With logP between 1 and 5 you can use anything from ethyl acetate, dichloromethane, diethyl ether, toluene, and so on.
With logP>5 you can use petroleum ether. If the compound is liquid at room temperature you can use petroleum ether even for many compounds with logP>3.

This is just a rough guide based partly on experience, partly on theory, not to be taken too generally.

marksev1 - 5-4-2009 at 07:06

Very nice thank you very much for your effort, really..!

So does adding NaCl to for example water acetone mixture separate the mixture into 2 phases? Adding NaCl is to increase the difference in polarity and so promoting immiscibility right?

Nicodem - 7-4-2009 at 01:14

Monophasic mixtures of water with solvents like acetone, THF, isopropanol, even ethanol in some cases, do become biphasic when saturating them with ionic salts like NaCl and others such. One phase becomes rich in H2O+NaCl and poor in organic solvent, and the other becomes rich in organic solvent but poor in NaCl and H2O. This is a phenomenon usually called "salting out" where the monophasic solution is perturbed by the ions solvating in it. Ions, like Na<sup>+</sup> and Cl<sup>-</sup> for example, are always solvated in aq. solutions - that is, they get surrounded by H2O molecules. This way they compete with the solvation of the organic molecules and because they have a higher affinity for H2O molecules, the organic molecules remain without solvent, thus effectively crushing out of the solution. This way the partition coefficient of the organic solute increases in the favour of the extraction solvent when saturating the aq. solution with ionic salts (unless the organic compound is able to chelate with such ions! hence NaCl is most commonly used to prevent this to occur). See also the attached review.

The "Salting out" of Non-electrolytes from Aqueous Solutions
Paul M. Gross
Chem. Rev., 13 (1933), 91–101. DOI: 10.1021/cr60044a007

Attachment: The Salting out of Non-electrolytes from Aqueous Solutions.pdf (599kB)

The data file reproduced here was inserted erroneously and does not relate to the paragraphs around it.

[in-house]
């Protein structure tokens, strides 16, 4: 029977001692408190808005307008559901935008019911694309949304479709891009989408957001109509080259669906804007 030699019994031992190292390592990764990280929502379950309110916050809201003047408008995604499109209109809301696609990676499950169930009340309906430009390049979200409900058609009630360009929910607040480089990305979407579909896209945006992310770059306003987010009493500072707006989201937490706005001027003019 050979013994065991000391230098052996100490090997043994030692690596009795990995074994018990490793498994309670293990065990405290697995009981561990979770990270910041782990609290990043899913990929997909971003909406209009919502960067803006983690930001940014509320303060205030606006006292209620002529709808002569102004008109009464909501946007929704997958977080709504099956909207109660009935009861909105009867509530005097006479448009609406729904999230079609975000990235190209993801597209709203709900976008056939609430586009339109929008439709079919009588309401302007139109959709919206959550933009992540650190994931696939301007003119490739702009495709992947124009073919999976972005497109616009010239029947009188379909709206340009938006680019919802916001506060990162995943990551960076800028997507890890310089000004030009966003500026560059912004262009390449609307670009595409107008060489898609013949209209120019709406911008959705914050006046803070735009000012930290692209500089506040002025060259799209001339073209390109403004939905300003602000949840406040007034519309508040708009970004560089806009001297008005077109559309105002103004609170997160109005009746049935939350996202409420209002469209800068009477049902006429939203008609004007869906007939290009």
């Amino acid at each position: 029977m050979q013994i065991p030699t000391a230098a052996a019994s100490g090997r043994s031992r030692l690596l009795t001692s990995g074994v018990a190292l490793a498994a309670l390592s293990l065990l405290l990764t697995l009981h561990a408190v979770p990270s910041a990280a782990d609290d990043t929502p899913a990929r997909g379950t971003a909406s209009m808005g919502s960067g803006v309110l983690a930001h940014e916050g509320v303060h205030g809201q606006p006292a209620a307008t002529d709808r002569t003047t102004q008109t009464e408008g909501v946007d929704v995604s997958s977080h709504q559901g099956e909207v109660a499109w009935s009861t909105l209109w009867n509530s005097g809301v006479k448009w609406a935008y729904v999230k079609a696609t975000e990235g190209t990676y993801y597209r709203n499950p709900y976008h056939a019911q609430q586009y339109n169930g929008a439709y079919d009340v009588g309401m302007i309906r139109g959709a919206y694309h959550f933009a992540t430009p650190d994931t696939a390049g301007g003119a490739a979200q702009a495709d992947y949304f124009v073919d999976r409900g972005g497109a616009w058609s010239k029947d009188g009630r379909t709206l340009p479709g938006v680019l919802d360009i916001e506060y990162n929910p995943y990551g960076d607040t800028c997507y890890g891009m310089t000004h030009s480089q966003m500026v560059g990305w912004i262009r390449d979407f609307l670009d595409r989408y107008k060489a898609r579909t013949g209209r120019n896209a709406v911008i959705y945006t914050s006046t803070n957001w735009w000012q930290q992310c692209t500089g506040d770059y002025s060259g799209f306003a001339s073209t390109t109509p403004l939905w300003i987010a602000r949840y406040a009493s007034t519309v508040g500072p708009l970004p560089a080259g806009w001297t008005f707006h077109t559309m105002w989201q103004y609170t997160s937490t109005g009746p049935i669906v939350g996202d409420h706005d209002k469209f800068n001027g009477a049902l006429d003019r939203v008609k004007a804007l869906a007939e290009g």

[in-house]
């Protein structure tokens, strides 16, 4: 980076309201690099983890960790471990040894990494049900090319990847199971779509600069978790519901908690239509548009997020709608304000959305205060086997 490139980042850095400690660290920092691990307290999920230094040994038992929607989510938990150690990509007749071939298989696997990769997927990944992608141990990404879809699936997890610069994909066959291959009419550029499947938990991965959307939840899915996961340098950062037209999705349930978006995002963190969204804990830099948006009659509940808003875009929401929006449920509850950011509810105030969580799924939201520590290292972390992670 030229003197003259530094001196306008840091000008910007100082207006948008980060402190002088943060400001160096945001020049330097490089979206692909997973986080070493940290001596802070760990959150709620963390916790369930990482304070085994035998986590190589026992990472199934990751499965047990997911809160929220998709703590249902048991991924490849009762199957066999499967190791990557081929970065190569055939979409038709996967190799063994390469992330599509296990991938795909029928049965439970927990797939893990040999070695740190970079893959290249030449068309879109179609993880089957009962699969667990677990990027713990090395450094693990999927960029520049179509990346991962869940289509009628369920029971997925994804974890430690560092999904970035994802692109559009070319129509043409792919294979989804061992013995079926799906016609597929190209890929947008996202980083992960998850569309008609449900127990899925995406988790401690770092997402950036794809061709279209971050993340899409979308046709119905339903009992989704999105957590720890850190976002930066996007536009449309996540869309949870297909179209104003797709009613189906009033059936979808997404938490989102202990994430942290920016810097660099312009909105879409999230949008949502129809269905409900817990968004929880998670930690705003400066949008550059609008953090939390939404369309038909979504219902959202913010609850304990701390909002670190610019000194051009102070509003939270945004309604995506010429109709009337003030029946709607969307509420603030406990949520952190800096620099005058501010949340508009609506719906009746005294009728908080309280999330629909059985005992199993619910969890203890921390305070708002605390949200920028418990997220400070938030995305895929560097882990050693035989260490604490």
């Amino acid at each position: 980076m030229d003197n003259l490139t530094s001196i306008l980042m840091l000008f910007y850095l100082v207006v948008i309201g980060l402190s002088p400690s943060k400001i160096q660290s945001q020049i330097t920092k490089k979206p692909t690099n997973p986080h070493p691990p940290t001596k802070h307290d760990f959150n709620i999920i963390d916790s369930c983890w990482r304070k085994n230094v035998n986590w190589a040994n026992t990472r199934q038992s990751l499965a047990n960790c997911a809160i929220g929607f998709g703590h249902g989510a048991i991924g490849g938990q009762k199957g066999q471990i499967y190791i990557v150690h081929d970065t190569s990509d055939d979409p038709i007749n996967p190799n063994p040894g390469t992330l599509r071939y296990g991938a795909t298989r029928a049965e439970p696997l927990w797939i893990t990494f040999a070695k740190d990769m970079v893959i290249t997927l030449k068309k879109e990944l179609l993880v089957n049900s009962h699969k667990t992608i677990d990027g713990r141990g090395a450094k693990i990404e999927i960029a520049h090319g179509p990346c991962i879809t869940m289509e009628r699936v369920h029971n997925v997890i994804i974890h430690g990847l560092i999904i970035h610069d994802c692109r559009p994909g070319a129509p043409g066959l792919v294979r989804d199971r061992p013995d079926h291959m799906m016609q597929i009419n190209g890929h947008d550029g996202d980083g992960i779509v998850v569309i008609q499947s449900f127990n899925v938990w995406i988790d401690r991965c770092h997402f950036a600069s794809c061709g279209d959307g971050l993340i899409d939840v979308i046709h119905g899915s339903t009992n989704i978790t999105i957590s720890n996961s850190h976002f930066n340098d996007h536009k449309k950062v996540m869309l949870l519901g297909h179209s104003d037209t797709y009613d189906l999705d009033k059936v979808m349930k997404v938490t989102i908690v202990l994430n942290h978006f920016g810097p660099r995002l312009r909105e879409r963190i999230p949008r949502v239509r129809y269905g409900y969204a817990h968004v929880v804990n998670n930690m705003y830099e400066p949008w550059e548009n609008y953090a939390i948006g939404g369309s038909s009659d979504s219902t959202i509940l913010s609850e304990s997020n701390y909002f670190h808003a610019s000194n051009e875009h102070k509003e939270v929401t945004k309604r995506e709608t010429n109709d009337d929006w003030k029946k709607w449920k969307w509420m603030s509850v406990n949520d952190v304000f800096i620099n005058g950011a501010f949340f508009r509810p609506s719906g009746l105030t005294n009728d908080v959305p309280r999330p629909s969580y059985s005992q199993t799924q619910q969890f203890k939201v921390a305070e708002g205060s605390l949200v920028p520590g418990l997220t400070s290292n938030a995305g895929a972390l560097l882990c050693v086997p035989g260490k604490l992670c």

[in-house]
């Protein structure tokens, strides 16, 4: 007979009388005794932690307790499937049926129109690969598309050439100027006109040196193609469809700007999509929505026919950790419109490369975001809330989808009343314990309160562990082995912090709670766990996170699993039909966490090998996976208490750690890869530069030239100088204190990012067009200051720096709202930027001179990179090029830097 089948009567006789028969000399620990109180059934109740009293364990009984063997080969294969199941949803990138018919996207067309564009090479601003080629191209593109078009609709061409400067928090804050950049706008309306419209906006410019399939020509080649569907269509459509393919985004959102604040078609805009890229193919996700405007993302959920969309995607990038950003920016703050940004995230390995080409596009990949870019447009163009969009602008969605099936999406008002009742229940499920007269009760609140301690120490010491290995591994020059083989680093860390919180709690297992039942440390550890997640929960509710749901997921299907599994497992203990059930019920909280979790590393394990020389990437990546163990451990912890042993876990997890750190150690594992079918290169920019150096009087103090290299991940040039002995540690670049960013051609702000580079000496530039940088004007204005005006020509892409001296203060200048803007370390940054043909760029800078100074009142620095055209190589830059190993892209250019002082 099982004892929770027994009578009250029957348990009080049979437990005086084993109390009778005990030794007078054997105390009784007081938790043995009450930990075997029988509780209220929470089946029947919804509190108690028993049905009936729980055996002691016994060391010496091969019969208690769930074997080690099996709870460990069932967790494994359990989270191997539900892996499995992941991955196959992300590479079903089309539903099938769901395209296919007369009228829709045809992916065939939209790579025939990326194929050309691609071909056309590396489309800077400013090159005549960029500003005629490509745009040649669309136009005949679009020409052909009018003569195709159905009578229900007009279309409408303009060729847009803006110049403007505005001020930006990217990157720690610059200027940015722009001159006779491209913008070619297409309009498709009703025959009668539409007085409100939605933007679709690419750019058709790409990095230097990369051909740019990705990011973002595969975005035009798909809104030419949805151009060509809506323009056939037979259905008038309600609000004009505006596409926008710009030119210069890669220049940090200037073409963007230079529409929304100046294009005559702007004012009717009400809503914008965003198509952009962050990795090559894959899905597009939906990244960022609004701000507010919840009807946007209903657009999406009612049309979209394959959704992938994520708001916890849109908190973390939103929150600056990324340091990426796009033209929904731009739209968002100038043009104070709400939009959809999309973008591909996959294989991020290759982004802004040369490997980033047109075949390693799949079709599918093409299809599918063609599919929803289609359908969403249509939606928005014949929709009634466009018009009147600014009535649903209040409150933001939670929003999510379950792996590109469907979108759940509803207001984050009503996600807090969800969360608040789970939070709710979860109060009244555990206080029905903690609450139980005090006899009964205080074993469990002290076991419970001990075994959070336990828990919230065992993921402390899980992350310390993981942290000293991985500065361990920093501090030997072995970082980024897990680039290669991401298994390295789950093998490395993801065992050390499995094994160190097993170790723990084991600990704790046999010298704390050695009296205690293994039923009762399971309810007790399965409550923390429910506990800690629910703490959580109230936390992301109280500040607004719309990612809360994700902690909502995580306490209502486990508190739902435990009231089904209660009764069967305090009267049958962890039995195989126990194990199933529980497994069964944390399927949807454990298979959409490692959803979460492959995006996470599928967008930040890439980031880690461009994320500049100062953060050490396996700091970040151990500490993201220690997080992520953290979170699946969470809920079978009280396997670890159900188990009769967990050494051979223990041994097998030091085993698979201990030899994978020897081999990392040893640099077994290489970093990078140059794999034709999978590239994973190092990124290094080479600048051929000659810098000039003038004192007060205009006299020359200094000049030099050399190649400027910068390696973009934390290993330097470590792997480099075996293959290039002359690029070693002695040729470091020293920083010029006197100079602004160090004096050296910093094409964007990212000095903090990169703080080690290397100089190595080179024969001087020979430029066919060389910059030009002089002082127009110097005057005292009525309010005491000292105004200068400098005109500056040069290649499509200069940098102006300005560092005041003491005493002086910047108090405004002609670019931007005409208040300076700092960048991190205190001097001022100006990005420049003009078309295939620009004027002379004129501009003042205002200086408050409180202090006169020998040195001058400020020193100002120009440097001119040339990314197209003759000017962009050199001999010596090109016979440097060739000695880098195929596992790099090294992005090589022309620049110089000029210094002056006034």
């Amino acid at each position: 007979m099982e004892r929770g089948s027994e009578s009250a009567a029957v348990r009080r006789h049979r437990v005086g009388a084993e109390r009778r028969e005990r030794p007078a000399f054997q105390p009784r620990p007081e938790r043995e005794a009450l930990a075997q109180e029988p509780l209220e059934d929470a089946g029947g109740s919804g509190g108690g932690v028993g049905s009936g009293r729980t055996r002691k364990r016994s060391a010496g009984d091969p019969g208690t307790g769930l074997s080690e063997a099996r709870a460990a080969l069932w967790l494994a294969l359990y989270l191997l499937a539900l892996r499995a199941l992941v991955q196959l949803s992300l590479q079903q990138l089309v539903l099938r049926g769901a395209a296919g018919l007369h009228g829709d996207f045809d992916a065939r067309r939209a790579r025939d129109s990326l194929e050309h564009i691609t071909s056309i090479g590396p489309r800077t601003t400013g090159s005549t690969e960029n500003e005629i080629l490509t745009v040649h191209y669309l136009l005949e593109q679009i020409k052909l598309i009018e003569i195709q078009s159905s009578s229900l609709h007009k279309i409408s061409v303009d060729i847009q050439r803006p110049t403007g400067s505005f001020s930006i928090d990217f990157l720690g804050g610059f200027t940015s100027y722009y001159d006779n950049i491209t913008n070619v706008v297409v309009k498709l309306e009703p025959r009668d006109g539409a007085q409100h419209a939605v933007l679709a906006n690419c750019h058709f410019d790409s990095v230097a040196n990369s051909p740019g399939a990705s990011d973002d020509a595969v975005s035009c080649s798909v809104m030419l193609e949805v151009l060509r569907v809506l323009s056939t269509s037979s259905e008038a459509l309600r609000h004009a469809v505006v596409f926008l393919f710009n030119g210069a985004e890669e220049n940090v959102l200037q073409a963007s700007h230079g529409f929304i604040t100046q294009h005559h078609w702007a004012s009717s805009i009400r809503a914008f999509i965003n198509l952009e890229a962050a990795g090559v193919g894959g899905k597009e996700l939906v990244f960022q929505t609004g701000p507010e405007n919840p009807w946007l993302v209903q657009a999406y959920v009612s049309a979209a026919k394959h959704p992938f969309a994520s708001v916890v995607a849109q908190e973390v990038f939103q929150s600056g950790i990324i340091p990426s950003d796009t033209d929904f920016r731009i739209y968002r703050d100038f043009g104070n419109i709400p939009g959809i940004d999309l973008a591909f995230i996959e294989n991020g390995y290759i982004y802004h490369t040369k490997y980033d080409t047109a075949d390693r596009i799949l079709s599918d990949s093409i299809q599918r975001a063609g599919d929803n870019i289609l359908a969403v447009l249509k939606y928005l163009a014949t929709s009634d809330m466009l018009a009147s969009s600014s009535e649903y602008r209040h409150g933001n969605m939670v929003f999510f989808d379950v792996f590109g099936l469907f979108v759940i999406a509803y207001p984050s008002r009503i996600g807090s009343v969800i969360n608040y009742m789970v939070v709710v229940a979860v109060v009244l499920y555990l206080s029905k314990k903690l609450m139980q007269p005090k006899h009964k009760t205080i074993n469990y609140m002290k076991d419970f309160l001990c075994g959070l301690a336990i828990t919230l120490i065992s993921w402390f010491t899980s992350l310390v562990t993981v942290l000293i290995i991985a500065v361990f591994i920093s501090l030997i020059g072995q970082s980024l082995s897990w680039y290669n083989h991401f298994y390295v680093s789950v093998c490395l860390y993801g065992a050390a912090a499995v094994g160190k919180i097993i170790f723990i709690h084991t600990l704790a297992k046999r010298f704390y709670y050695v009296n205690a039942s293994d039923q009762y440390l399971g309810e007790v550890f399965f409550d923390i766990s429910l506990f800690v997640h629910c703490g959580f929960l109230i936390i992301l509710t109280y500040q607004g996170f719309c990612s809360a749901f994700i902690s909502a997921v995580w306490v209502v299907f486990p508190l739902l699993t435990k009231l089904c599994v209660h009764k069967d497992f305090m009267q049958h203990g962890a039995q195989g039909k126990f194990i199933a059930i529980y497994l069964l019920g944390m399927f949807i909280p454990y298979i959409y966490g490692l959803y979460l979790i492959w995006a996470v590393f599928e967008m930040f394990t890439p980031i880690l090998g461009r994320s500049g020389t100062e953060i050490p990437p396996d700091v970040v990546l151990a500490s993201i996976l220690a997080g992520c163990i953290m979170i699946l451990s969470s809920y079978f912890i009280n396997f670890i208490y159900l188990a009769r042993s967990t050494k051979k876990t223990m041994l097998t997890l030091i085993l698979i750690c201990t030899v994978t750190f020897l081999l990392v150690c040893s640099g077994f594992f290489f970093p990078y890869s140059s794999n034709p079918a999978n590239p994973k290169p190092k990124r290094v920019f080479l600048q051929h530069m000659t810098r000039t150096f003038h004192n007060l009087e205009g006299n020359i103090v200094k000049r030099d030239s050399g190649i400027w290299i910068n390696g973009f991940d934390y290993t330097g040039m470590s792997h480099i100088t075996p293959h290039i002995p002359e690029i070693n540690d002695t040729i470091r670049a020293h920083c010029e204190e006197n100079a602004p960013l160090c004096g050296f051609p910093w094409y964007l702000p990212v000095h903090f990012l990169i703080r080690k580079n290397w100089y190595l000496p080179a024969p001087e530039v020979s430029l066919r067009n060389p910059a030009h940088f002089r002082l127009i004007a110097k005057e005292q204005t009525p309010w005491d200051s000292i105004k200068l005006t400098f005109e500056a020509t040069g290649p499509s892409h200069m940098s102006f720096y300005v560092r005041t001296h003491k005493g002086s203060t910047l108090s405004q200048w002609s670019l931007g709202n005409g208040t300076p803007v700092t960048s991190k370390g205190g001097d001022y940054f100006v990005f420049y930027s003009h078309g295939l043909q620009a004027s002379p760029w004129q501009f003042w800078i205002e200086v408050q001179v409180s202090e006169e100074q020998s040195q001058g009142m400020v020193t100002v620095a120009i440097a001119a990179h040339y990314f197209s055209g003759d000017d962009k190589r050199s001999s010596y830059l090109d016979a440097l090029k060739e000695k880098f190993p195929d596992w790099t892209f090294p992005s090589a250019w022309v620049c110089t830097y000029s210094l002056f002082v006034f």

This file has been downloaded 988 times

marksev1 - 7-4-2009 at 06:05

I've heard of the salting out principle for precipitating some solid material out of solution, but i couldn't realise that this would work for 2 liquids too, nice...thank you for the info.

One last question that is maybe a little bit " out of thread " but do you maybe (or anyone else) know a book where some procedures for isolation of compounds from natural sources are described. I would like it in such manner...To obtain for example Vitamin K you take this plant,...use this and this solvent and so on....Does such a book exist?

Nicodem - 7-4-2009 at 07:56

The information about which biological material contains what and how much, can be obtained, like every other scientific information, from the primary literature. There you have described also the procedure used for the isolation as well as all the characterization data.
Extraction can not be used on its own since it is not a method that separates compounds with similar properties. Extraction is just the first step to remove cellulose, proteins, lignins, lipids, chlorophyll and other macromolecular stuff as well as water/acid/base soluble stuff from the sample. The so obtained mixture must then be subject to a real separation technique like recrystallization (solids) or fractionation (liquids) if such a crude mixture is actually rich in the target material. Otherwise, chromatographic separation is most commonly used (today it is practically the only method used). This includes anything from flash column chromatography to preparative HPLC. The point of most research is to characterize a compound present in the biological material, for which you need as little material as 1mg if it crystallizes since single crystal XRD requires just one crystal (but even modern 800MHz NMR machines can give you an excellent spectra from <1mg material, while for mass spectroscopy almost nothing is already too much).